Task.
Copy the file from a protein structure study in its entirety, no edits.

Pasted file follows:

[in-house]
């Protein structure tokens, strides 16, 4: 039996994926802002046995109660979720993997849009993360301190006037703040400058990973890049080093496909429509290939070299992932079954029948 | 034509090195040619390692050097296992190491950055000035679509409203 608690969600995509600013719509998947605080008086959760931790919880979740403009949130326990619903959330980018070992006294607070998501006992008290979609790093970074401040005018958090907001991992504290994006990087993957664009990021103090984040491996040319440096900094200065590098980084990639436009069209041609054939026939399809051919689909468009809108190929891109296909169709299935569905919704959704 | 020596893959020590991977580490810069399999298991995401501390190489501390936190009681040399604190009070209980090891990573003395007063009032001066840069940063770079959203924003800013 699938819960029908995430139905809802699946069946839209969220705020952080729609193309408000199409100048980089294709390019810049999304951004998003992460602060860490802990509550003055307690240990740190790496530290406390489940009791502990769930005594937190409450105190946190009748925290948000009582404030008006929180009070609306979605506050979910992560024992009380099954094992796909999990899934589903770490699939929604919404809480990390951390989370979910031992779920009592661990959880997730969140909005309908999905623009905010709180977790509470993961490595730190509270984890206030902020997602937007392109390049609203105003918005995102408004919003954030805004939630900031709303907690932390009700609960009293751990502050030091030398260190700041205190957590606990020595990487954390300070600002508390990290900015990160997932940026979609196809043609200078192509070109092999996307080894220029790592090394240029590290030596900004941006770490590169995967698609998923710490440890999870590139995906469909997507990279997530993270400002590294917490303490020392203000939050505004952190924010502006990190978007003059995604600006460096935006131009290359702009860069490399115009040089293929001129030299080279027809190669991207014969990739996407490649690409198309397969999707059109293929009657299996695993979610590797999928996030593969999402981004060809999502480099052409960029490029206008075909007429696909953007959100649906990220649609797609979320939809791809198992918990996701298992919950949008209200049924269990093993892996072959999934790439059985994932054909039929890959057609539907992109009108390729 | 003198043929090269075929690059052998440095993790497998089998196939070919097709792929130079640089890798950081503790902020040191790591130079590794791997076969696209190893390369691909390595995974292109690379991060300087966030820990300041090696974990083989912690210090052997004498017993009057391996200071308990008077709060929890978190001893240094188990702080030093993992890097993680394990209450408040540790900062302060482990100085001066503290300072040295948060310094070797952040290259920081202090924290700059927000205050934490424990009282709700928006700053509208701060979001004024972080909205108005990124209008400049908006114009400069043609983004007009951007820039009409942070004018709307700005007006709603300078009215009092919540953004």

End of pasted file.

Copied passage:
[in-house]
């Protein structure tokens, strides 16, 4: 039996994926802002046995109660979720993997849009993360301190006037703040400058990973890049080093496909429509290939070299992932079954029948 | 034509090195040619390692050097296992190491950055000035679509409203 608690969600995509600013719509998947605080008086959760931790919880979740403009949130326990619903959330980018070992006294607070998501006992008290979609790093970074401040005018958090907001991992504290994006990087993957664009990021103090984040491996040319440096900094200065590098980084990639436009069209041609054939026939399809051919689909468009809108190929891109296909169709299935569905919704959704 | 020596893959020590991977580490810069399999298991995401501390190489501390936190009681040399604190009070209980090891990573003395007063009032001066840069940063770079959203924003800013 699938819960029908995430139905809802699946069946839209969220705020952080729609193309408000199409100048980089294709390019810049999304951004998003992460602060860490802990509550003055307690240990740190790496530290406390489940009791502990769930005594937190409450105190946190009748925290948000009582404030008006929180009070609306979605506050979910992560024992009380099954094992796909999990899934589903770490699939929604919404809480990390951390989370979910031992779920009592661990959880997730969140909005309908999905623009905010709180977790509470993961490595730190509270984890206030902020997602937007392109390049609203105003918005995102408004919003954030805004939630900031709303907690932390009700609960009293751990502050030091030398260190700041205190957590606990020595990487954390300070600002508390990290900015990160997932940026979609196809043609200078192509070109092999996307080894220029790592090394240029590290030596900004941006770490590169995967698609998923710490440890999870590139995906469909997507990279997530993270400002590294917490303490020392203000939050505004952190924010502006990190978007003059995604600006460096935006131009290359702009860069490399115009040089293929001129030299080279027809190669991207014969990739996407490649690409198309397969999707059109293929009657299996695993979610590797999928996030593969999402981004060809999502480099052409960029490029206008075909007429696909953007959100649906990220649609797609979320939809791809198992918990996701298992919950949008209200049924269990093993892996072959999934790439059985994932054909039929890959057609539907992109009108390729 | 003198043929090269075929690059052998440095993790497998089998196939070919097709792929130079640089890798950081503790902020040191790591130079590794791997076969696209190893390369691909390595995974292109690379991060300087966030820990300041090696974990083989912690210090052997004498017993009057391996200071308990008077709060929890978190001893240094188990702080030093993992890097993680394990209450408040540790900062302060482990100085001066503290300072040295948060310094070797952040290259920081202090924290700059927000205050934490424990009282709700928006700053509208701060979001004024972080909205108005990124209008400049908006114009400069043609983004007009951007820039009409942070004018709307700005007006709603300078009215009092919540953004």